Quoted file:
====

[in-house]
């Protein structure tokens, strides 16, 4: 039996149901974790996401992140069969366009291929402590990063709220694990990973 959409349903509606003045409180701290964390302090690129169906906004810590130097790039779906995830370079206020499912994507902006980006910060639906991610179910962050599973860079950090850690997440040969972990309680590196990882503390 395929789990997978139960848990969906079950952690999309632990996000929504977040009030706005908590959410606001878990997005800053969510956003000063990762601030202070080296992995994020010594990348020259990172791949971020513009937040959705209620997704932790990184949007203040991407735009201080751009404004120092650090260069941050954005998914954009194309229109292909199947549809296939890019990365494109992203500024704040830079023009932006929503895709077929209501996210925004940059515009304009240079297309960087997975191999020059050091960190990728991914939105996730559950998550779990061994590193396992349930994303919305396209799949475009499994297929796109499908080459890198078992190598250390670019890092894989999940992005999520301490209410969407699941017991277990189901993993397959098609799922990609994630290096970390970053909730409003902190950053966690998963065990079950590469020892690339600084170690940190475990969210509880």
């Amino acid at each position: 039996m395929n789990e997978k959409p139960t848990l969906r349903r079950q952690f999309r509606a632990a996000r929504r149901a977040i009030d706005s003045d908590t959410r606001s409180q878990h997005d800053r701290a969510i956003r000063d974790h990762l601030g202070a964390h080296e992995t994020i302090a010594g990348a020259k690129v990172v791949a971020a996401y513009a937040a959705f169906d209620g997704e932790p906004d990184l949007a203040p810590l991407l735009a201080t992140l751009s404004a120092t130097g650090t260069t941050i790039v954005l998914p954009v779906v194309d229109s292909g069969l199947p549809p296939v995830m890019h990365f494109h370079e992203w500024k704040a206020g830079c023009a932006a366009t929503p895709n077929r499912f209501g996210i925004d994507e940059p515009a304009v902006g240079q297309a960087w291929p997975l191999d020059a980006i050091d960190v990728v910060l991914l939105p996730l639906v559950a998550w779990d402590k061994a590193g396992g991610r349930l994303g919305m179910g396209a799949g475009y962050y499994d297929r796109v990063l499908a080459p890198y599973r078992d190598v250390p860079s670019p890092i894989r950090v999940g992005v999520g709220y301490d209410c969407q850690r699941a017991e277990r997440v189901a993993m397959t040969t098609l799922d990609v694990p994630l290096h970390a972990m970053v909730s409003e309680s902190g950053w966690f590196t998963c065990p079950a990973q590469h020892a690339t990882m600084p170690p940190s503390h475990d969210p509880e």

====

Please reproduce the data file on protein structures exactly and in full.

[in-house]
């Protein structure tokens, strides 16, 4: 039996149901974790996401992140069969366009291929402590990063709220694990990973 959409349903509606003045409180701290964390302090690129169906906004810590130097790039779906995830370079206020499912994507902006980006910060639906991610179910962050599973860079950090850690997440040969972990309680590196990882503390 395929789990997978139960848990969906079950952690999309632990996000929504977040009030706005908590959410606001878990997005800053969510956003000063990762601030202070080296992995994020010594990348020259990172791949971020513009937040959705209620997704932790990184949007203040991407735009201080751009404004120092650090260069941050954005998914954009194309229109292909199947549809296939890019990365494109992203500024704040830079023009932006929503895709077929209501996210925004940059515009304009240079297309960087997975191999020059050091960190990728991914939105996730559950998550779990061994590193396992349930994303919305396209799949475009499994297929796109499908080459890198078992190598250390670019890092894989999940992005999520301490209410969407699941017991277990189901993993397959098609799922990609994630290096970390970053909730409003902190950053966690998963065990079950590469020892690339600084170690940190475990969210509880």
């Amino acid at each position: 039996m395929n789990e997978k959409p139960t848990l969906r349903r079950q952690f999309r509606a632990a996000r929504r149901a977040i009030d706005s003045d908590t959410r606001s409180q878990h997005d800053r701290a969510i956003r000063d974790h990762l601030g202070a964390h080296e992995t994020i302090a010594g990348a020259k690129v990172v791949a971020a996401y513009a937040a959705f169906d209620g997704e932790p906004d990184l949007a203040p810590l991407l735009a201080t992140l751009s404004a120092t130097g650090t260069t941050i790039v954005l998914p954009v779906v194309d229109s292909g069969l199947p549809p296939v995830m890019h990365f494109h370079e992203w500024k704040a206020g830079c023009a932006a366009t929503p895709n077929r499912f209501g996210i925004d994507e940059p515009a304009v902006g240079q297309a960087w291929p997975l191999d020059a980006i050091d960190v990728v910060l991914l939105p996730l639906v559950a998550w779990d402590k061994a590193g396992g991610r349930l994303g919305m179910g396209a799949g475009y962050y499994d297929r796109v990063l499908a080459p890198y599973r078992d190598v250390p860079s670019p890092i894989r950090v999940g992005v999520g709220y301490d209410c969407q850690r699941a017991e277990r997440v189901a993993m397959t040969t098609l799922d990609v694990p994630l290096h970390a972990m970053v909730s409003e309680s902190g950053w966690f590196t998963c065990p079950a990973q590469h020892a690339t990882m600084p170690p940190s503390h475990d969210p509880e």